And if the birthday coup weren’t reason enough for her to always remember, Gaby is also burdened with the knowledge that she is the product of a rape by an American soldier during one of those Brissy battles. You could even say she’s the product of two rapes – her mother’s and the rape-by-coup of her country’s sovereignty. She was seems born for blowback.
Like Assange, Gaby has an interesting family past, and a passion for the shadowy world of hacking, which Gaby describes thusly: “In the ‘twisty little passages’ of the computer underground … there was a species dedicated to the collection of discarded information, furtive scholars, jesters, fools, hackers, phreakers, practitioners of the black art of recycling who picked the locks of Telecom exchanges and, like dung beetles busy with their ancient occupation, rolled their holy shit into the night.”
Carey employs Felix Moore to tell Gaby’s story, and in a deft touch Carey has Felix an involuntary narrator, having been kidnapped by an underworld figure and told to tell Gaby’s story in an offer he cannot refuse. Felix is an aging, falling investigative journalist, who has just been successfully sued for slander and is in the process of becoming the kind of news he once broke (“Look this way, Feels,” paparazzi call to him).
As the bitter author of lefty “The Lo-Tech Blog,” Felix has revealed Australian government’s lies in the 2001 Children Overboard scandal, during which conservative PM John Howard claimed boat people coming to Australia were intentionally throwing their children overboard to protest being rejected for entry into the country; a lie which, once spread by an uncritical national media, resulted in hysteria. Said Felix,
“Once again, like 1975, here was a lie of Goebbelesque immensity. The fourth estate made a whole country believe the refugees were animals and swine. Many think so still… Yet the refugees belonged here. They would have been at home with the best of us. We have a history of courage and endurance, of inventiveness in the face of isolation and mortal threat. At the same time, alas, we have displayed this awful level of cowardice, brown-nosing, criminality, mediocrity and nest-feathering.”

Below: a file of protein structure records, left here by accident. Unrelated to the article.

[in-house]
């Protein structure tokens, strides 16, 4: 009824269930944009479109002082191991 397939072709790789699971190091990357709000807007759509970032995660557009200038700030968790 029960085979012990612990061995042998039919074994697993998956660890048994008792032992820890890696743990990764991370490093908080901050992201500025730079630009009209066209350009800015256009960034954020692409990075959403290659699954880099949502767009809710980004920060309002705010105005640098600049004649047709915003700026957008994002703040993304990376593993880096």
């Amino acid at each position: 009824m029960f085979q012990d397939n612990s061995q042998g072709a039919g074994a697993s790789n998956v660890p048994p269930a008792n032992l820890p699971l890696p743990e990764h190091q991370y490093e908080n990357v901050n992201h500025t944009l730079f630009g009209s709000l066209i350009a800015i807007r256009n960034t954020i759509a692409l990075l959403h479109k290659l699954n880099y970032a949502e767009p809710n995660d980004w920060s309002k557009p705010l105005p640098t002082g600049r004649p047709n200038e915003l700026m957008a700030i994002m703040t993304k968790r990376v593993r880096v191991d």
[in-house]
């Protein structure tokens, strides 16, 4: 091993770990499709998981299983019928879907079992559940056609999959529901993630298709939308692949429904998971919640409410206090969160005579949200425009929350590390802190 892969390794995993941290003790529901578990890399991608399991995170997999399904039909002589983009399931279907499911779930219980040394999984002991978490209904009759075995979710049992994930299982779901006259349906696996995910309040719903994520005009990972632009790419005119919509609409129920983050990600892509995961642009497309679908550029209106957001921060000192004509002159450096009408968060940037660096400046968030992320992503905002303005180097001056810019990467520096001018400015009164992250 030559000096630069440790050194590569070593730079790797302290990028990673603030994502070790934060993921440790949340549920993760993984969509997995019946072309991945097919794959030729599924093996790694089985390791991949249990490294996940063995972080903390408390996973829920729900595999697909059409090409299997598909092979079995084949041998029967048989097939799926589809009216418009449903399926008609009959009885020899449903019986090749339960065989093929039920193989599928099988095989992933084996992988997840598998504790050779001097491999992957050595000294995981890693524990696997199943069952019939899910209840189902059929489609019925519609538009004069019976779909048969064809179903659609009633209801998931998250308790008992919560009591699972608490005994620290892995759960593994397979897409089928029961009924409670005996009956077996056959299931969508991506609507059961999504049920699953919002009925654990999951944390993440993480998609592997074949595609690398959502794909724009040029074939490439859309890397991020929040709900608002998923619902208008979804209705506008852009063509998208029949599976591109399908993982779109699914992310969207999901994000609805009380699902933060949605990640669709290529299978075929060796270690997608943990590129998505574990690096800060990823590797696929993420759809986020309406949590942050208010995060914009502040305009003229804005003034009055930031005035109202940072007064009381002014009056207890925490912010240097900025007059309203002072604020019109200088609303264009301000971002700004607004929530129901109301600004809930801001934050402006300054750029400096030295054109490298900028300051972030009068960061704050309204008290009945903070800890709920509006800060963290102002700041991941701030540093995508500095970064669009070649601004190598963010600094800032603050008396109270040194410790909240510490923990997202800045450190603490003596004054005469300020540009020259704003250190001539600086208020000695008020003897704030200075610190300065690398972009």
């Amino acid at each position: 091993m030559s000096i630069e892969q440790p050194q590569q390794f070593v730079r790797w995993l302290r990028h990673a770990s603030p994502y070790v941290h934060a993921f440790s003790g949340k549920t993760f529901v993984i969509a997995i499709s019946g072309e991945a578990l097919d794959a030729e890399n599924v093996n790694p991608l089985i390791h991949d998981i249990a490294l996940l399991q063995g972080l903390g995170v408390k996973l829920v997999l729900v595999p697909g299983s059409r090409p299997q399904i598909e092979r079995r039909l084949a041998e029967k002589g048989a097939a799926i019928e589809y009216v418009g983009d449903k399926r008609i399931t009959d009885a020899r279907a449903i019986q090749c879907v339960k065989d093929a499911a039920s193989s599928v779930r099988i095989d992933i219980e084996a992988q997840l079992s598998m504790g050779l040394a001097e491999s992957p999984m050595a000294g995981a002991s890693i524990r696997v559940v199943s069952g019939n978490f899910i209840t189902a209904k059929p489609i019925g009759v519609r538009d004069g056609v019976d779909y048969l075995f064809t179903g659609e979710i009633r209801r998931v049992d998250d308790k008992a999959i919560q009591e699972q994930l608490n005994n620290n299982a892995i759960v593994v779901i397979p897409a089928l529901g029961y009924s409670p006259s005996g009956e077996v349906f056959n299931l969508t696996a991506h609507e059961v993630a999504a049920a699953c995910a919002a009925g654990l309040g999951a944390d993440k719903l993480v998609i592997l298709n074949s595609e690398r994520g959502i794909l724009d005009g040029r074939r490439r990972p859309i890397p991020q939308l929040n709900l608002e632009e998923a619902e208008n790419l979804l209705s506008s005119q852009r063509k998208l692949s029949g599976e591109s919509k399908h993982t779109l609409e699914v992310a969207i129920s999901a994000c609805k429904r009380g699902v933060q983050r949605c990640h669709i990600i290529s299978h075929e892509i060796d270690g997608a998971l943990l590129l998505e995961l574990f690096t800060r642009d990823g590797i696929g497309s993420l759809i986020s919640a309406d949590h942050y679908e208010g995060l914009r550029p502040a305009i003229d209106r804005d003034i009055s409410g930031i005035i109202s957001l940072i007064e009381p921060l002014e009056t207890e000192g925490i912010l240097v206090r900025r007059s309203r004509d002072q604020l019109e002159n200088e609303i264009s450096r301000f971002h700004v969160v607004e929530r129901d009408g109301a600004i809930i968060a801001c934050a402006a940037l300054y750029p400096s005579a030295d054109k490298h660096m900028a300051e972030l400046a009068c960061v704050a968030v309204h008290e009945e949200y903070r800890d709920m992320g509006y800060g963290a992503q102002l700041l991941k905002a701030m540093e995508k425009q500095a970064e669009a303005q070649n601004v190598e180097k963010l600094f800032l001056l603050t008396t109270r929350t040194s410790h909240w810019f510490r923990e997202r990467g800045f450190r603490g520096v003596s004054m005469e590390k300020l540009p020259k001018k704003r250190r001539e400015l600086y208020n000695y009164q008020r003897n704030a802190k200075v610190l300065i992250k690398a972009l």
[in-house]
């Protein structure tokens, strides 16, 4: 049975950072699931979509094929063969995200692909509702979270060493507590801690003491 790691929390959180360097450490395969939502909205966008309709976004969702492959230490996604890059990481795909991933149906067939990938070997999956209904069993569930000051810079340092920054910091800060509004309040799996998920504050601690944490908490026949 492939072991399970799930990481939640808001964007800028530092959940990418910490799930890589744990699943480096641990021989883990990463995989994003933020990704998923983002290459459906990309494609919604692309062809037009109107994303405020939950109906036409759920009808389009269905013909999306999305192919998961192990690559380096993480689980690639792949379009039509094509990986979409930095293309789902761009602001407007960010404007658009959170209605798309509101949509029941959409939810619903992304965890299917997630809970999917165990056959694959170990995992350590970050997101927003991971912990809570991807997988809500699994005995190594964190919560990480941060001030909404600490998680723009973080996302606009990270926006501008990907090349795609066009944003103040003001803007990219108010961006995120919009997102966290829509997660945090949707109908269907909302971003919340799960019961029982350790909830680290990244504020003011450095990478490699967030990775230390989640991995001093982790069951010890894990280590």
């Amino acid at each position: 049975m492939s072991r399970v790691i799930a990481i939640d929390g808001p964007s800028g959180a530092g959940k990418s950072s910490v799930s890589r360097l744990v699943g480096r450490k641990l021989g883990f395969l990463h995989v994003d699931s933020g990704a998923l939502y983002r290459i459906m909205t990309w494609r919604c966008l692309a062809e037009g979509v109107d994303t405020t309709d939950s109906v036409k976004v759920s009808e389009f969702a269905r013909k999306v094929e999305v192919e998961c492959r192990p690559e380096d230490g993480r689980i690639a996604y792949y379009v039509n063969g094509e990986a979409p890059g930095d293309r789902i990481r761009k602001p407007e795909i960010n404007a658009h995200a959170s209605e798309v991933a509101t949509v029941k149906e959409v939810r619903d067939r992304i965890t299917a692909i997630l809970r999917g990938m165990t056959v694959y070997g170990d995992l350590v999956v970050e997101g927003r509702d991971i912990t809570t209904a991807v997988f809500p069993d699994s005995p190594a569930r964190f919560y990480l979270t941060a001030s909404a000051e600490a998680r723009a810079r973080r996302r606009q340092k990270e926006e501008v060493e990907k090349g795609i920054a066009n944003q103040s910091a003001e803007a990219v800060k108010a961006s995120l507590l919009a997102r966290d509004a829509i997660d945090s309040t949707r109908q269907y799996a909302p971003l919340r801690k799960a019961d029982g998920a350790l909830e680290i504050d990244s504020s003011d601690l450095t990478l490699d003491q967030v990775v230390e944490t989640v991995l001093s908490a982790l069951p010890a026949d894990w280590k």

This secondary event in the novel actually serves to accentuate the amnesia not only of the Gough Whitlam coup, but amnesia as a cultural malady (certainly not restricted to Australians) that leads us to quickly forget over and over these catastrophic events that should outrage a truly democratic citizenry and stir the masses into action. But a nation mired in mediocrity as a positive trait, where lopping tall poppies is a national pastime, strikes one as developmentally disabled. Even the milieu Carey sets his characters in feels parochial and politically disinterested.
No Aussies really seem to care about Gaby and the motivation for her deeds, and this echoes the inexplicable general indifference (and maybe even hostility) to Assange and his work that exists in Oz (I don’t recall even one national publication reviewing his recent When Google Met Wikileaks).
In Felix and Gaby, I felt like I was revisiting previous Carey creations, Harry Joy and Honey Barbara from his fantastic novel Bliss, which, if I recall, was the last time Carey laid out what could loosely be described as a contemporary realist tale. While Amnesia is no tour de force, or even as groundbreaking as some of his other more recent works, it is still a first rate novel.
It contains many of Carey’s now familiar traits, including quirky characters and gorgeous linguistic flourishes, such as this description of Woody, the underworld figure, menacing over Felix, “The Great Wodonga was settles at my desk, fleshy enough for Lucian Freud, his huge thighs pressing against the limits of his tailor, hunched over the laptop which had been obviously removed from my embrace like a teddy bear from a sleeping child.” Nice touch.
In a strange coincidence that one imagines could only have helped Carey’s sales for Amnesia, Gough Whitlam died this past October at the age of 90, a death which briefly brought back to life some of the controversy surrounding the 1975 coup, but few care, once more, although I doubt that that reality would have greatly impacted on Carey’s fiction sales. People are always ready for fresh fictions.